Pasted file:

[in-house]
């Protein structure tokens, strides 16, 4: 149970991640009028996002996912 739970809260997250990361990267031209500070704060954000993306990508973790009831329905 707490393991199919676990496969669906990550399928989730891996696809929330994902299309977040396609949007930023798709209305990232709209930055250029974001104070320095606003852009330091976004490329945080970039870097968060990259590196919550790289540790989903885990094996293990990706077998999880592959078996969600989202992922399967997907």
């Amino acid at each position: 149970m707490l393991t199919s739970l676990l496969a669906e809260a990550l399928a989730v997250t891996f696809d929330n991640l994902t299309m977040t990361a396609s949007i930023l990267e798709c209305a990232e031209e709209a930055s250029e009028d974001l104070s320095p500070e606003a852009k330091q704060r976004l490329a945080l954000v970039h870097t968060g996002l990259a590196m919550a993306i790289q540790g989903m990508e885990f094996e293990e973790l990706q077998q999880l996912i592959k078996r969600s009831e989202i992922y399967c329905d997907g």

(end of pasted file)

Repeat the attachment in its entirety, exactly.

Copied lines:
[in-house]
């Protein structure tokens, strides 16, 4: 149970991640009028996002996912 739970809260997250990361990267031209500070704060954000993306990508973790009831329905 707490393991199919676990496969669906990550399928989730891996696809929330994902299309977040396609949007930023798709209305990232709209930055250029974001104070320095606003852009330091976004490329945080970039870097968060990259590196919550790289540790989903885990094996293990990706077998999880592959078996969600989202992922399967997907």
């Amino acid at each position: 149970m707490l393991t199919s739970l676990l496969a669906e809260a990550l399928a989730v997250t891996f696809d929330n991640l994902t299309m977040t990361a396609s949007i930023l990267e798709c209305a990232e031209e709209a930055s250029e009028d974001l104070s320095p500070e606003a852009k330091q704060r976004l490329a945080l954000v970039h870097t968060g996002l990259a590196m919550a993306i790289q540790g989903m990508e885990f094996e293990e973790l990706q077998q999880l996912i592959k078996r969600s009831e989202i992922y399967c329905d997907g």